The coronavirus pandemic has sparked a global scramble for face masks and respirators. Most of the world's face masks are made in China and Taiwan, which currently find it hard to satisfy demand, and scientists are racing to find alternative sources. A team of researchers at the Czech Institute of Computer Science, Robotics and Cybernetics (CIIRC) has developed a high-grade respirator that can be printed on industrial 3D printers or produced by injection molding technology.
Scientists across the world are working to better understand the novel coronavirus now affecting hundreds of thousands of people. The Institute of Organic Chemistry and Biochemistry, part of the Academy of Sciences, is doing its part by studying the proteins through which the virus spreads in the body.
As the new COVID-19 coronavirus spreads from China to countries around the world, scientists are intensifying efforts to produce an effective cure. Among the most promising drugs so far is Remdesivir, which was originally developed to fight the Ebola virus. One of the people behind its development is the Czech biochemist Tomáš Cihlář.
Czech scientists have invented a new kind of bioplastic which they say decomposes remarkably fast– and is highly resistant to heat. Researchers from Tomáš Baťa University in Zlín say the product could be brought to market within two years. It could represent a significant advance in global efforts to eventually replace single-use plastic waste.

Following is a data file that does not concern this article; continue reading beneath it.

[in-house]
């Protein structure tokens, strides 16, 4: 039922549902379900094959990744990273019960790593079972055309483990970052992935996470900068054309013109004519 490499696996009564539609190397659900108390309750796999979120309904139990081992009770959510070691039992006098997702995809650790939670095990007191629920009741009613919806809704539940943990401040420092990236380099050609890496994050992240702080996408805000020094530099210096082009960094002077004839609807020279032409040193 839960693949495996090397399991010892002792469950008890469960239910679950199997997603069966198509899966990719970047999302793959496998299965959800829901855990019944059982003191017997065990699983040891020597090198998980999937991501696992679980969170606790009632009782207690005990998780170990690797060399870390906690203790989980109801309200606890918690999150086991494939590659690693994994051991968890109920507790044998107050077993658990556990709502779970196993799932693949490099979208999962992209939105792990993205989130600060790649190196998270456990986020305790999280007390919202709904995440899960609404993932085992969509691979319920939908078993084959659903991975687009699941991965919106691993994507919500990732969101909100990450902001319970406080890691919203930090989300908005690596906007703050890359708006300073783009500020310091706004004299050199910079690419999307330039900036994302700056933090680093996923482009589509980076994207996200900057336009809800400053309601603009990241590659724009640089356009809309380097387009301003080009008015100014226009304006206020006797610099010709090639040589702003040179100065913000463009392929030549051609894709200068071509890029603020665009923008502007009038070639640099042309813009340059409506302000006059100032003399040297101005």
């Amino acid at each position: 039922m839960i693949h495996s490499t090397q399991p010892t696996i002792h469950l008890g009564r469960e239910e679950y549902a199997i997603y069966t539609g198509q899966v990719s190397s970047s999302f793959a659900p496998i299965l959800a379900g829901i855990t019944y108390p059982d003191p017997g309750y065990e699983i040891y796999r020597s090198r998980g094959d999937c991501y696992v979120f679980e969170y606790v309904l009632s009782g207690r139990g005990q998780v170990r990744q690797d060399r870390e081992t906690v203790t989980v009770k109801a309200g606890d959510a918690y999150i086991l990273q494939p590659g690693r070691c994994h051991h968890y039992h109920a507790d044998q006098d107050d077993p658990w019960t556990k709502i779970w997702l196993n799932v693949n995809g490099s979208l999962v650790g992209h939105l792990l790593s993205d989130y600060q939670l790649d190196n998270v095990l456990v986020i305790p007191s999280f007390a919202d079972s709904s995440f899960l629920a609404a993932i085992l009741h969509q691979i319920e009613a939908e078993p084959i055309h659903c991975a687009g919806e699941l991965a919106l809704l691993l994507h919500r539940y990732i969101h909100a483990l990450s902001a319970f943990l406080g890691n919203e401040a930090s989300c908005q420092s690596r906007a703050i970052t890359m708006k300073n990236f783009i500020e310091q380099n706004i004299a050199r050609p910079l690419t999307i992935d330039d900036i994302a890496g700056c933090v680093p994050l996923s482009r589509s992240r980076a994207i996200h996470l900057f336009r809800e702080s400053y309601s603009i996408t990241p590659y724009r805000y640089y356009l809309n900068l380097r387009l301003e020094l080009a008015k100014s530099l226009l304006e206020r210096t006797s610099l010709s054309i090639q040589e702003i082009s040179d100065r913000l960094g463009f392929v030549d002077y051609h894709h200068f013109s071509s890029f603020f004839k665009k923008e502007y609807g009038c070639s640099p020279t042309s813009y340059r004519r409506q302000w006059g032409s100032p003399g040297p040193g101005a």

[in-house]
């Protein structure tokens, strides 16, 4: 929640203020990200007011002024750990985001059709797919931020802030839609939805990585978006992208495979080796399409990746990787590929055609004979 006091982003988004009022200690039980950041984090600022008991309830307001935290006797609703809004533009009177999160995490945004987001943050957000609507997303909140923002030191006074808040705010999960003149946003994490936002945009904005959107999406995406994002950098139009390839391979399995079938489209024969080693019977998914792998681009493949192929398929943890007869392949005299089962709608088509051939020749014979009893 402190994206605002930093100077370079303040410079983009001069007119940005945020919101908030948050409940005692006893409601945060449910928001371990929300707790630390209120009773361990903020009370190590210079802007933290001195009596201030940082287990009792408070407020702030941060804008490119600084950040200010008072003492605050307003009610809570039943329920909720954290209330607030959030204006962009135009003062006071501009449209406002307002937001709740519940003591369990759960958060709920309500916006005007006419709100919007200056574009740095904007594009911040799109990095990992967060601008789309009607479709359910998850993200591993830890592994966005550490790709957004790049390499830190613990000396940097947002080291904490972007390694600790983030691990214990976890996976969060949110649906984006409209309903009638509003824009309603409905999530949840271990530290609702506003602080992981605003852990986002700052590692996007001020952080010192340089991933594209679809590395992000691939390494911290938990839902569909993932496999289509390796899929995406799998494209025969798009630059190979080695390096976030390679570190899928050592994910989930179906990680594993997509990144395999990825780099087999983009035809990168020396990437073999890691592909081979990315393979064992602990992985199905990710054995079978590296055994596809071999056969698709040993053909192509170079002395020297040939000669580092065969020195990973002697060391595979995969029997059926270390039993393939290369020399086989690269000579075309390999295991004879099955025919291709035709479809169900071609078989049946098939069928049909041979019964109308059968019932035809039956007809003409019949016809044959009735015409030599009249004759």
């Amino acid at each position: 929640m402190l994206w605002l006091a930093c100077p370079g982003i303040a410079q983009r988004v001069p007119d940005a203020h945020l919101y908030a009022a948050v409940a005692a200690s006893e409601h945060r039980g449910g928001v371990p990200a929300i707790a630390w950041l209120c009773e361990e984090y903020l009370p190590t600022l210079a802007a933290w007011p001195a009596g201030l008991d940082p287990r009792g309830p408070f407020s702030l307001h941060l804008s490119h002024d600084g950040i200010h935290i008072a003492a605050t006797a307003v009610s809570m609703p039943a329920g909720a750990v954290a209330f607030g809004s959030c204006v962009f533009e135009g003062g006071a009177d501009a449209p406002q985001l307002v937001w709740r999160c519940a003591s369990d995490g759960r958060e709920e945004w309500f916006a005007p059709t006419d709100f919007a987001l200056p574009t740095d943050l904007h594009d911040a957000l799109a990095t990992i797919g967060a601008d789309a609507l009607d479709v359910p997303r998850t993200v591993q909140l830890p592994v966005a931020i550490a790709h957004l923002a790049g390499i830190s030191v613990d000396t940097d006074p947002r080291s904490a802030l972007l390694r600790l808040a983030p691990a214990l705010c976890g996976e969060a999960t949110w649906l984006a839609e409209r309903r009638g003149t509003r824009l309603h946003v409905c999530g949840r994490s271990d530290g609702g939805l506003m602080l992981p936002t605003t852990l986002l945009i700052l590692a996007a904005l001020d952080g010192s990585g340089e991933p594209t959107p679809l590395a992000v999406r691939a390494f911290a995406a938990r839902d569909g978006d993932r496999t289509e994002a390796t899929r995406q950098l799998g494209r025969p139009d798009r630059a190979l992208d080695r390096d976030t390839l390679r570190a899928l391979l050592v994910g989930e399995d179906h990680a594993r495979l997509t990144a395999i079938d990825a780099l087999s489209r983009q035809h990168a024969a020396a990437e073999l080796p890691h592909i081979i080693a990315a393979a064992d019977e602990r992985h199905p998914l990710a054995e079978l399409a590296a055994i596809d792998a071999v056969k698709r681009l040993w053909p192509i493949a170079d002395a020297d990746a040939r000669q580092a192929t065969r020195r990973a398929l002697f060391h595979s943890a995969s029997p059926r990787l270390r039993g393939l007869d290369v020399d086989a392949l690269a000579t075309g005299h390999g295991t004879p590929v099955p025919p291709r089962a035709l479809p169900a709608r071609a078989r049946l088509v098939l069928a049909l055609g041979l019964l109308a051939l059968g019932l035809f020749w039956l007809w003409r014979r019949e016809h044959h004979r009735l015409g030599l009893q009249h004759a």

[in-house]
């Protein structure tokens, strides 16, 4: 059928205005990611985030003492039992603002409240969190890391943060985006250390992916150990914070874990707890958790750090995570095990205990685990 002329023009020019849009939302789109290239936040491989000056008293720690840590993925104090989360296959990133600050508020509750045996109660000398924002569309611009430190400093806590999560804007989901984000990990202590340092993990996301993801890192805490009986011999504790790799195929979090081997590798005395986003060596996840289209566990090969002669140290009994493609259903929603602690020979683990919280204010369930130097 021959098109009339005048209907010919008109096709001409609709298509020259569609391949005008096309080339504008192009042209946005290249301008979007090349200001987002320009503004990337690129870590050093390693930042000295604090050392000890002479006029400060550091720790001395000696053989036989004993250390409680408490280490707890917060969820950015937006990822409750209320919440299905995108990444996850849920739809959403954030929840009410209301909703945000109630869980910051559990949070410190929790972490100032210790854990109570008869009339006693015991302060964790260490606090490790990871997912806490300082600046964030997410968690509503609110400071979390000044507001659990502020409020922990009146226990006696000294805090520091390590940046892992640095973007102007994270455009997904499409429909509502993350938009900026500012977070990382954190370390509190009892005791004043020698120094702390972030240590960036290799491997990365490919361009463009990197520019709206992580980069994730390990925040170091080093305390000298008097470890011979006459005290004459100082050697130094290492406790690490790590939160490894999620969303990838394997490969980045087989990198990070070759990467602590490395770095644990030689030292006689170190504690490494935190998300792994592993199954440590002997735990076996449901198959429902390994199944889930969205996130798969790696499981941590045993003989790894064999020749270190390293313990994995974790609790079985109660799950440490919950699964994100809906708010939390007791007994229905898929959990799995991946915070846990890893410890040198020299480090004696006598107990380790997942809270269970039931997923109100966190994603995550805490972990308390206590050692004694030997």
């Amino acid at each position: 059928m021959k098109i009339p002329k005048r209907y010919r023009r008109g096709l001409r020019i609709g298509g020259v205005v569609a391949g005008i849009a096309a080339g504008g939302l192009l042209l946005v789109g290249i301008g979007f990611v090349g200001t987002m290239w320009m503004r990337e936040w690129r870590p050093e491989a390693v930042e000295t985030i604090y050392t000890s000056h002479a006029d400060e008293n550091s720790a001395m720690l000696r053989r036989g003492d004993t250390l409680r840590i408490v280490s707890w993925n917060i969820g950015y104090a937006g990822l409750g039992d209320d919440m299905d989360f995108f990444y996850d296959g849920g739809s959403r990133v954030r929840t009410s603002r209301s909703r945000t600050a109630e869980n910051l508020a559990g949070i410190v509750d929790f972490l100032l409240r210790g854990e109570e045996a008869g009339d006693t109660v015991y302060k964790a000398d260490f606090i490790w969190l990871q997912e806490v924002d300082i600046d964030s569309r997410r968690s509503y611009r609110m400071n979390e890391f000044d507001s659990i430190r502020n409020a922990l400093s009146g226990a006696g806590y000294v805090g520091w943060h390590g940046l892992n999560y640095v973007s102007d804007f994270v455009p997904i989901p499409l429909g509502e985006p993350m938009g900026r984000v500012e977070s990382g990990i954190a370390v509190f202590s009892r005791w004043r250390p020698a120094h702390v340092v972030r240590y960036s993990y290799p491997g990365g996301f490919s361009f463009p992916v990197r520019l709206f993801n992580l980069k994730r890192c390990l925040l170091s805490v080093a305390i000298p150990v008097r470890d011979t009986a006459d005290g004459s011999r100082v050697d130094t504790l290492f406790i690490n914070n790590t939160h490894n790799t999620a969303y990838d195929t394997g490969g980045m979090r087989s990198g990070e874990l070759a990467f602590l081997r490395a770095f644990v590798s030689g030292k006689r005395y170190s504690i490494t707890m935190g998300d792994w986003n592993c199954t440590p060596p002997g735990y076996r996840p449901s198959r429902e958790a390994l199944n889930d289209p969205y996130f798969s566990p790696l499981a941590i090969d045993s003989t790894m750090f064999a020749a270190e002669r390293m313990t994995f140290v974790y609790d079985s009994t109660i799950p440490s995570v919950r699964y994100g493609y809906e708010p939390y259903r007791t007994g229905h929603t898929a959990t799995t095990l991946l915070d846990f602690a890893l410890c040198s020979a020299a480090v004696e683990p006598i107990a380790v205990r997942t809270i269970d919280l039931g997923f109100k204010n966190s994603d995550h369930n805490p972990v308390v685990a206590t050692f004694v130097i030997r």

When Albert Einstein moved from Zurich to Prague in early April 1911 to take up his first full professorship teaching theoretical physics, he was not yet world-famous, though heralded in scientific circles as likely “the next Copernicus”. The position at the German University in Prague was a significant step up for Einstein, then 32, in terms of status and salary. Yet he found life in Bohemia more alienating than enchanting: German-speakers like himself were an entrenched minority in the Hapsburg Slav capital, and Einstein’s young family had no
Albert Einstein’s tenure as a professor of theoretical physics in Prague is often noted in passing – as an “interlude” or a “sojourn” of no great significance, even though it was in the Czech capital where his most extraordinary work, the theory of general relativity, truly began to emerge. With his new book Einstein in Bohemia, Princeton University history professor Michael D Gordin makes a compelling case that not only did Einstein’s time in Prague shape the science, literature, and even politics of the city for decades to come, the same is true
A Czech start-up called Promethyst AI is developing a programme that would help people train their memory and improve their cognitive skills. The application, provisionally called Jarmila, is currently being tested on a group of patients suffering from various cognitive impairments. I spoke to Ondřej Hrách, one of the members of the development team, to find out more details about the ambitious project:
Czech geologists and geophysicists have been hard at work drilling the deepest geothermal borehole in all of central Europe. The borehole, on the outskirts of the northern Bohemian town of Litoměřice, is a staggering 1.6 kilometres deep – so far. The ambitious project is part of an ongoing effort to wean the county off of coal, which pollutes the air and accelerates global warming.